return would increase 2008 benefits expense by approximately
$44 million. Correspondingly, a 100 basis point
shortfall between the assumed and actual rate of return on plan
assets for 2008 would result in a similar amount of arising
experience loss. Any arising asset-related experience gain or
loss is recognized in the calculated value of plan assets over a
five-year period. Once recognized, experience gains and losses
are amortized using a declining-balance method over the average
remaining service period of active plan participants, which for
U.S. plans is presently about 13 years. Under this
recognition method, a 100 basis point shortfall in actual
versus assumed performance of all of our plan assets in 2008
would reduce pre-tax earnings by approximately $1 million
in 2009, increasing to approximately $7 million in 2013.
For each of the three fiscal years, our actual return on plan
assets exceeded/(was less than) the recognized assumed return by
the following amounts (in millions): 2007–($99);
2006–$257; 2005–$39.


 


 



To conduct our annual review of health care cost trend rates, we
model our actual claims cost data over a five-year historical
period, including an analysis of pre-65 versus post-65 age
groups and other important demographic components of our covered
retiree population. This data is adjusted to eliminate the
impact of plan changes and other factors that would tend to
distort the underlying cost inflation trends. Our initial health
care cost trend rate is reviewed annually and adjusted as
necessary to remain consistent with recent historical experience
and our expectations regarding short-term future trends. In
comparison to our actual five-year compound annual claims cost
growth rate of approximately 6%, our initial trend rate for 2008
of 8.5% reflects the expected future impact of faster-growing
claims experience for certain demographic groups within our
total employee population. Our initial rate is trended downward
by 1% per year, until the ultimate trend rate of 4.75% is
reached. The ultimate trend rate is adjusted annually, as
necessary, to approximate the current economic view on the rate
of long-term inflation plus an appropriate health care cost
premium. Based on consolidated obligations at December 29,
2007, a 100 basis point increase in the assumed health care
cost trend rates would increase 2008 benefits expense by
approximately $16 million. A 100 basis point excess of
2008 actual health care claims cost over that calculated from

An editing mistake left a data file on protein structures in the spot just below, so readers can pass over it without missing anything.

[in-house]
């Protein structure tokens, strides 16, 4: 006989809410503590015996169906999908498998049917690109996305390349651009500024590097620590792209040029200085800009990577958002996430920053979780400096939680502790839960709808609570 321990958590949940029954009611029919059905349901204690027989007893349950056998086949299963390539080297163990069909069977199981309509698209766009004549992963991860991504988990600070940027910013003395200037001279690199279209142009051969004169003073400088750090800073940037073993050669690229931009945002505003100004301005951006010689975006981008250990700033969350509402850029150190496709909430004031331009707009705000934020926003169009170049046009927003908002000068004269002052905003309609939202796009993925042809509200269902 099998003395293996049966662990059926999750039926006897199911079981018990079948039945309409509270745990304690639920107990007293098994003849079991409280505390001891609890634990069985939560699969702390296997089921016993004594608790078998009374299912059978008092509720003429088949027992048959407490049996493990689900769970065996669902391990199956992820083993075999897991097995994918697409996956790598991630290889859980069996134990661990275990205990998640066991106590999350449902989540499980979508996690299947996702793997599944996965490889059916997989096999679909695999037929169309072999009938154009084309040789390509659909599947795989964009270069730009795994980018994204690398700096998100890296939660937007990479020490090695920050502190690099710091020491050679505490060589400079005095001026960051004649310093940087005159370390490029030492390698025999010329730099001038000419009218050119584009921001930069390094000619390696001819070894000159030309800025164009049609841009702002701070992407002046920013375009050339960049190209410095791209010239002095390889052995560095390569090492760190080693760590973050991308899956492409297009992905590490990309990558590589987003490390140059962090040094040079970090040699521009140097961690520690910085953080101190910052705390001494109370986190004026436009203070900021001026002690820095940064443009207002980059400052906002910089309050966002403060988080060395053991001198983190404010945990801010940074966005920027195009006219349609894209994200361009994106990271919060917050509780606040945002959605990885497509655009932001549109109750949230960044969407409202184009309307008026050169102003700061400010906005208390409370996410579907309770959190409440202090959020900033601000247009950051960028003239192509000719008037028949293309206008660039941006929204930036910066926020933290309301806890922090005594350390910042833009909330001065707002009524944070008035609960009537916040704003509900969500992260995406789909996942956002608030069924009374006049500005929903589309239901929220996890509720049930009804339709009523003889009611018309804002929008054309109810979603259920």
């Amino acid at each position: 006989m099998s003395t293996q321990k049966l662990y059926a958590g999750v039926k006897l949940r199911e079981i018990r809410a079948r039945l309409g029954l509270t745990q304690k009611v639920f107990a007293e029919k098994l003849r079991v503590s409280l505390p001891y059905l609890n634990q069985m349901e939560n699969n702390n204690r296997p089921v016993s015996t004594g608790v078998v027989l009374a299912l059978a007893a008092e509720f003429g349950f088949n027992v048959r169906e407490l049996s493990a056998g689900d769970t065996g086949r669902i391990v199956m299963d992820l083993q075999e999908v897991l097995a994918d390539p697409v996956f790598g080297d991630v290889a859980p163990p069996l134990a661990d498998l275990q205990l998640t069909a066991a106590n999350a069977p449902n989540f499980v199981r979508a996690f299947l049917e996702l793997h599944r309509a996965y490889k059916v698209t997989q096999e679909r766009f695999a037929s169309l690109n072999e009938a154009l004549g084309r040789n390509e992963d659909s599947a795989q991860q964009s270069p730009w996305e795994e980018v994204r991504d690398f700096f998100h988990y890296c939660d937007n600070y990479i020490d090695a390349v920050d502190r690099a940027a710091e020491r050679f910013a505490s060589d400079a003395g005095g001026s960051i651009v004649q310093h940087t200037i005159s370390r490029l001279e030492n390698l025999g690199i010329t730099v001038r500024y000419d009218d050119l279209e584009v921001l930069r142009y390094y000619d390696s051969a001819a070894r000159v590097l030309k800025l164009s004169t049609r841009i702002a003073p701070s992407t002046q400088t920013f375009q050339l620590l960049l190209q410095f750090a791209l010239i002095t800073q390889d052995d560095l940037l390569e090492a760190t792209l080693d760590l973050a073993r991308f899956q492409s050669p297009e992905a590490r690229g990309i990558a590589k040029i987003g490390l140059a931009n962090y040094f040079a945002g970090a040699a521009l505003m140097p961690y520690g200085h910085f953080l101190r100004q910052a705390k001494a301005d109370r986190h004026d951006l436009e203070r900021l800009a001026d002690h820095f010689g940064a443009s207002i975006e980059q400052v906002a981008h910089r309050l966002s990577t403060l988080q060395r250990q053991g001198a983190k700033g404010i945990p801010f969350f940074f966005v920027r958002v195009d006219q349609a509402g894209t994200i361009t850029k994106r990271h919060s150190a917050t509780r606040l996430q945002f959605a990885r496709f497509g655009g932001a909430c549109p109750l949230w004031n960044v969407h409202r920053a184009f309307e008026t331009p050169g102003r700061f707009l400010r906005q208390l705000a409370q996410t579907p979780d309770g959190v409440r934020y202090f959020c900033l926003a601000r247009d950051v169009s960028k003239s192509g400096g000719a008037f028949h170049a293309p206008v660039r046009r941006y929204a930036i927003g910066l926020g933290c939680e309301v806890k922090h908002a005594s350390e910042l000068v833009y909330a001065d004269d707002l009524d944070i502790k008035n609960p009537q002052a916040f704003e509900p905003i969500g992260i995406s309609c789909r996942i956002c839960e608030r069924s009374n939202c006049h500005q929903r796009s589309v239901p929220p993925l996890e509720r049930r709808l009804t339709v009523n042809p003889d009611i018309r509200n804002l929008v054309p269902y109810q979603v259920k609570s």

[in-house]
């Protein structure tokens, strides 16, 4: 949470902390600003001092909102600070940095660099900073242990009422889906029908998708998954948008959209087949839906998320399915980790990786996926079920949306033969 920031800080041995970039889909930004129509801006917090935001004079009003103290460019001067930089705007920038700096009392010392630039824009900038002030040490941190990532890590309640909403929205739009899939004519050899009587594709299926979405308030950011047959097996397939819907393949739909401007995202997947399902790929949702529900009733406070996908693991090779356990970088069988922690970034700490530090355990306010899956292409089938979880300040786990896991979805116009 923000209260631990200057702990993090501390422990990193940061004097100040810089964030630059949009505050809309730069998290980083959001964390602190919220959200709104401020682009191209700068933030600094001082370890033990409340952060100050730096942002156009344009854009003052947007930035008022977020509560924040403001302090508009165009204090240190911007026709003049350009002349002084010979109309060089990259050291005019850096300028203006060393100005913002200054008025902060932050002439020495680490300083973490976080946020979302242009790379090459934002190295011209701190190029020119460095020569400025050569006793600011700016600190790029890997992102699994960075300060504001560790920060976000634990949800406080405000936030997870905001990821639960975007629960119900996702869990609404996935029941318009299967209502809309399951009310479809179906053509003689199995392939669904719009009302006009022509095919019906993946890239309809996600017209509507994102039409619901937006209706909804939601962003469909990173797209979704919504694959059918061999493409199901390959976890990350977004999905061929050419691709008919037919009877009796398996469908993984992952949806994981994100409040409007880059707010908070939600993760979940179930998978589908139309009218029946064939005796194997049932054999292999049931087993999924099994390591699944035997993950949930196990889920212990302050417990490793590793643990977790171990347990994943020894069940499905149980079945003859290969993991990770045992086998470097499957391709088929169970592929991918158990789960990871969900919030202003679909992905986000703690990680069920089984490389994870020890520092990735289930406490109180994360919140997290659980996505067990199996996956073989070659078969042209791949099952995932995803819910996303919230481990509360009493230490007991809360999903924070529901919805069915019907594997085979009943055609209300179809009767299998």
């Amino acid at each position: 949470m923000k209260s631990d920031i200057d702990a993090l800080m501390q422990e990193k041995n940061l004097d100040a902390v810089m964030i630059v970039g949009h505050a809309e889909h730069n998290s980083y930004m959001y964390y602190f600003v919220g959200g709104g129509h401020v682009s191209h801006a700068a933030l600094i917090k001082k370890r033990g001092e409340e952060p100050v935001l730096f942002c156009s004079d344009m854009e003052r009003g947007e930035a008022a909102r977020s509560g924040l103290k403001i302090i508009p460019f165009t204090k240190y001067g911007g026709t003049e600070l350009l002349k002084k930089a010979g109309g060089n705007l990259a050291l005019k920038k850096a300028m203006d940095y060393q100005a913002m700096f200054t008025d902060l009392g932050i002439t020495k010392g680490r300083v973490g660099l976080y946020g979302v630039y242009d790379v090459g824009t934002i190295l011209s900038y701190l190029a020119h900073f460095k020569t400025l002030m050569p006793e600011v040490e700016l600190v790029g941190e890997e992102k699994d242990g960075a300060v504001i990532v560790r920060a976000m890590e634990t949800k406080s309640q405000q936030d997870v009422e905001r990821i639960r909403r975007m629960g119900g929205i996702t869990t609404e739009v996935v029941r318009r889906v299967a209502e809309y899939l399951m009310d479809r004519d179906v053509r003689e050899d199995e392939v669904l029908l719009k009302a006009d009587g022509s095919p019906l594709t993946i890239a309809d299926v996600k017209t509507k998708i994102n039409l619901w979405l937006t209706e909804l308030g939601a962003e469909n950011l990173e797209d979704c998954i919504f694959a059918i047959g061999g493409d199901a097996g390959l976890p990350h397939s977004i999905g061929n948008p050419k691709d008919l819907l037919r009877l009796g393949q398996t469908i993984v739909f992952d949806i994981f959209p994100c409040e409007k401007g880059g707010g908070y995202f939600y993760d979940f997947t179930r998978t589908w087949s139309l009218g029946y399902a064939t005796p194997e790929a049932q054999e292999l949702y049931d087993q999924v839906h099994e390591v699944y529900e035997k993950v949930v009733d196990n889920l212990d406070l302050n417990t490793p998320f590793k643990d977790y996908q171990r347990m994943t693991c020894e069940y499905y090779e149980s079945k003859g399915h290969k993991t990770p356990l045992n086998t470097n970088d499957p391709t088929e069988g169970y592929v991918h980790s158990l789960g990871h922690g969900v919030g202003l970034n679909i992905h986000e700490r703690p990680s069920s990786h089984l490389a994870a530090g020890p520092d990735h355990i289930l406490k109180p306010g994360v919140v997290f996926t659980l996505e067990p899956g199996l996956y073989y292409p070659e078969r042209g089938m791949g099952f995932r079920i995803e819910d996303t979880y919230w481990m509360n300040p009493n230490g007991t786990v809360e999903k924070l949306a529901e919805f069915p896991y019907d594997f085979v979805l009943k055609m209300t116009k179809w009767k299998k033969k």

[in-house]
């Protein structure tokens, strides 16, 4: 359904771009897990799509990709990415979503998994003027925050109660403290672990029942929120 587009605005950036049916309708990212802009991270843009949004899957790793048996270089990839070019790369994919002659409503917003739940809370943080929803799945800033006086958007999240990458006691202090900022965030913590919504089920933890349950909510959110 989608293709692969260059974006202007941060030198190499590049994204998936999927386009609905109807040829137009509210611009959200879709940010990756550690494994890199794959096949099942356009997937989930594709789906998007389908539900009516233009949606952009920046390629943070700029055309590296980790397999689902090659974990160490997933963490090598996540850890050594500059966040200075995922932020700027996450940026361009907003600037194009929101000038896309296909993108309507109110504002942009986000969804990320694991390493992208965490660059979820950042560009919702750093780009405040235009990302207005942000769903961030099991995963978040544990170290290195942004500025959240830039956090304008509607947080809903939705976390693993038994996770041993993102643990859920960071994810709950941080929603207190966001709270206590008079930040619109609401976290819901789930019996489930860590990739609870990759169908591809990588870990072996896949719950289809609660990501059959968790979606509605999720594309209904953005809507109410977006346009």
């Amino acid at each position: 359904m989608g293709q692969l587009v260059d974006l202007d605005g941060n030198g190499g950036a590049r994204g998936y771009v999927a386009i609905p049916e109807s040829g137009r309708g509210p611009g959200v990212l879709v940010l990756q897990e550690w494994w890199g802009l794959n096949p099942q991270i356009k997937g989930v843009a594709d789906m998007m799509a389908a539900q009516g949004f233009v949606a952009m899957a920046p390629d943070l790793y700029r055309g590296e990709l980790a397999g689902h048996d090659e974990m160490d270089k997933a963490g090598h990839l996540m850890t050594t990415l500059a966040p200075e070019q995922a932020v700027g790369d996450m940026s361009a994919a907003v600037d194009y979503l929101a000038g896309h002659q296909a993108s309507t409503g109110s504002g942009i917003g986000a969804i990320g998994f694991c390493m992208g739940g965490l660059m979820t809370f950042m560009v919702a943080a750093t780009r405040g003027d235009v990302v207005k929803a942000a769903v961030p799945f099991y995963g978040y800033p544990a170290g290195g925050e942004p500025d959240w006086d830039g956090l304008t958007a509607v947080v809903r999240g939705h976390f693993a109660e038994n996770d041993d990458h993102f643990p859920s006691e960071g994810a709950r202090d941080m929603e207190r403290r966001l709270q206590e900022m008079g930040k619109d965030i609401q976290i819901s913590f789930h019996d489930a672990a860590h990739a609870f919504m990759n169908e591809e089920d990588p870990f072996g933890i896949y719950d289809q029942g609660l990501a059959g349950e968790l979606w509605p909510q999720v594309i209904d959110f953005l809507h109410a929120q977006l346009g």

the assumed trend rate would result in an arising experience
loss of approximately $9 million. Any arising health care
claims cost-related experience gain or loss is recognized in the
calculated amount of claims experience over a four-year period.
Once recognized, experience gains and losses are amortized using
a straight-line method over 15 years, resulting in at least
the minimum amortization prescribed by SFAS No. 106.
The net experience gain arising from recognition of 2007 claims
experience was approximately $6 million.


 


 



To conduct our annual review of discount rates, we use several
published market indices with appropriate duration weighting to
assess prevailing rates on high quality debt securities, with a
primary focus on the Citigroup Pension Liability
Index®
for our U.S. plans. To test the appropriateness of
these indices, we periodically conduct a matching exercise
between the expected settlement cash flows of our plans and bond
maturities, consisting principally of AA-rated (or the
equivalent in foreign jurisdictions) non-callable issues with at
least $25 million principal outstanding. The model does not
assume any reinvestment rates and assumes that bond investments
mature just in time to





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pay benefits as they become due. For those years where no
suitable bonds are available, the portfolio utilizes a linear
interpolation approach to impute a hypothetical bond whose
maturity matches the cash flows required in those years. As of
three different interim dates during 2007 and four different
dates during 2006, this matching exercise for our
U.S. plans produced a discount rate within +/-
20 basis points of the equivalent-dated Citigroup
Pension Liability
Index®
.
The measurement dates for our defined benefit plans are
consistent with our Company’s fiscal year end. Thus, we
select discount rates to measure our benefit obligations that
are consistent with market indices during December of each year.
Based on consolidated obligations at December 29, 2007, a
25 basis point decline in the weighted-average discount
rate used for benefit plan measurement purposes would increase
2008 benefits expense by approximately $15 million. All
obligation-related experience gains and losses are amortized
using a straight-line method over the average remaining service
period of active plan participants.


 


 



Despite the previously-described rigorous policies for selecting
major actuarial assumptions, we periodically experience material
differences between assumed and actual experience. As of
December 29, 2007, we had consolidated unamortized prior
service cost and net experience losses of approximately
$.6 billion, as compared to approximately $.9 billion
at December 30, 2006. The year-over-year decline in net
unamortized amounts was attributable primarily to the favorable
impact of rising discount rates on our benefit obligations. Of
the total unamortized amounts at December 29, 2007,
approximately 50% was related to discount rate reductions prior
to 2007, with the remainder primarily related to net unfavorable
health care claims cost experience (including upward revisions
in the assumed trend rate.) For 2008, we currently expect total
amortization of prior service cost and net experience losses to
be approximately $41 million lower than the actual 2007